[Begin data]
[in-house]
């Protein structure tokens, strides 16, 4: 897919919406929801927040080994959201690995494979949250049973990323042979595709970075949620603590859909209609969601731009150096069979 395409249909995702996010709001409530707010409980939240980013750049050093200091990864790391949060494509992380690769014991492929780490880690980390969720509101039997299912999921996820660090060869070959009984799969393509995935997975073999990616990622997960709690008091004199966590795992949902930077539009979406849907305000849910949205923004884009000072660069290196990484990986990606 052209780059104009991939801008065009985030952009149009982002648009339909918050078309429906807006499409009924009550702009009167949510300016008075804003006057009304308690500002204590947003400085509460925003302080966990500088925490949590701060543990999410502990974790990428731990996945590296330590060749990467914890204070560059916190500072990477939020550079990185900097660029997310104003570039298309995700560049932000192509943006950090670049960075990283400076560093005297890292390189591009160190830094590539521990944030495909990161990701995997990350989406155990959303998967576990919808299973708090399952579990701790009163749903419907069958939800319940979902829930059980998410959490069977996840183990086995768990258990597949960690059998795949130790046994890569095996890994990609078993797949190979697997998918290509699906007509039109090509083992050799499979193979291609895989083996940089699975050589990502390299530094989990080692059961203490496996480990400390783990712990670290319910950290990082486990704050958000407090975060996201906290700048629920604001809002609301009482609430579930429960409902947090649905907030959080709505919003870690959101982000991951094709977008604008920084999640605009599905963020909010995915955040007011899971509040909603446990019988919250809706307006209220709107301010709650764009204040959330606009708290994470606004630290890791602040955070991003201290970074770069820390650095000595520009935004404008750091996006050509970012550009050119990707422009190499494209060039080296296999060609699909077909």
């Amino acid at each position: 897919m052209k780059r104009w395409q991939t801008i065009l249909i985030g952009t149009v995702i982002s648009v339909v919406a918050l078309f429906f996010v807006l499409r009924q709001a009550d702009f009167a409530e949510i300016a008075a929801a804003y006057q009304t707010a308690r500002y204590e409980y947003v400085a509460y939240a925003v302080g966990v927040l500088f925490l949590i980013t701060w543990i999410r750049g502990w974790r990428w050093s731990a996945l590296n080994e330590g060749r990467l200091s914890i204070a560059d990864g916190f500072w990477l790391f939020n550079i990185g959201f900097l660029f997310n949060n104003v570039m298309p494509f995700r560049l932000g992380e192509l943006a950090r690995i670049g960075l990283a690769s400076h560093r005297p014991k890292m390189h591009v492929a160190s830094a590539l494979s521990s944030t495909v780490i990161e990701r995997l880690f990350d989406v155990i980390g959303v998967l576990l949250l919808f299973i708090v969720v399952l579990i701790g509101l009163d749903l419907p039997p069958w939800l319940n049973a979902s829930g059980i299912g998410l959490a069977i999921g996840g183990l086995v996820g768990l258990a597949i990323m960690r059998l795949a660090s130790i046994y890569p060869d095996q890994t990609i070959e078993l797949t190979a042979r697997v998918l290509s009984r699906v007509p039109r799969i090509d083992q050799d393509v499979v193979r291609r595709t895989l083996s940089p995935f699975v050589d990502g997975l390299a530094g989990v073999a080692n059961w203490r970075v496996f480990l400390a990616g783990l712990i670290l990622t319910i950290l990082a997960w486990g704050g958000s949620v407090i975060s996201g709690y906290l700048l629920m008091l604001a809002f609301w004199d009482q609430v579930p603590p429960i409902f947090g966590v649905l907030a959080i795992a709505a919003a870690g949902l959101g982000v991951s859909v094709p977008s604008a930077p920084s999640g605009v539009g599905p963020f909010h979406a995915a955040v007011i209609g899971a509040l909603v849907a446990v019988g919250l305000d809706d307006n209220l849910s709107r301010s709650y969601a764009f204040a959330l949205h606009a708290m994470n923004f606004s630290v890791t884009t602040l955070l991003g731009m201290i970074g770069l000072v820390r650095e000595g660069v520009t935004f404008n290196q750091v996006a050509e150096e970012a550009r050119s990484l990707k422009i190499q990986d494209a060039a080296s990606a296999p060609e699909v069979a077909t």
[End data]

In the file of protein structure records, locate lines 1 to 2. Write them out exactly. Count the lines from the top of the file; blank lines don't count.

[in-house]
């Protein structure tokens, strides 16, 4: 897919919406929801927040080994959201690995494979949250049973990323042979595709970075949620603590859909209609969601731009150096069979 395409249909995702996010709001409530707010409980939240980013750049050093200091990864790391949060494509992380690769014991492929780490880690980390969720509101039997299912999921996820660090060869070959009984799969393509995935997975073999990616990622997960709690008091004199966590795992949902930077539009979406849907305000849910949205923004884009000072660069290196990484990986990606 052209780059104009991939801008065009985030952009149009982002648009339909918050078309429906807006499409009924009550702009009167949510300016008075804003006057009304308690500002204590947003400085509460925003302080966990500088925490949590701060543990999410502990974790990428731990996945590296330590060749990467914890204070560059916190500072990477939020550079990185900097660029997310104003570039298309995700560049932000192509943006950090670049960075990283400076560093005297890292390189591009160190830094590539521990944030495909990161990701995997990350989406155990959303998967576990919808299973708090399952579990701790009163749903419907069958939800319940979902829930059980998410959490069977996840183990086995768990258990597949960690059998795949130790046994890569095996890994990609078993797949190979697997998918290509699906007509039109090509083992050799499979193979291609895989083996940089699975050589990502390299530094989990080692059961203490496996480990400390783990712990670290319910950290990082486990704050958000407090975060996201906290700048629920604001809002609301009482609430579930429960409902947090649905907030959080709505919003870690959101982000991951094709977008604008920084999640605009599905963020909010995915955040007011899971509040909603446990019988919250809706307006209220709107301010709650764009204040959330606009708290994470606004630290890791602040955070991003201290970074770069820390650095000595520009935004404008750091996006050509970012550009050119990707422009190499494209060039080296296999060609699909077909």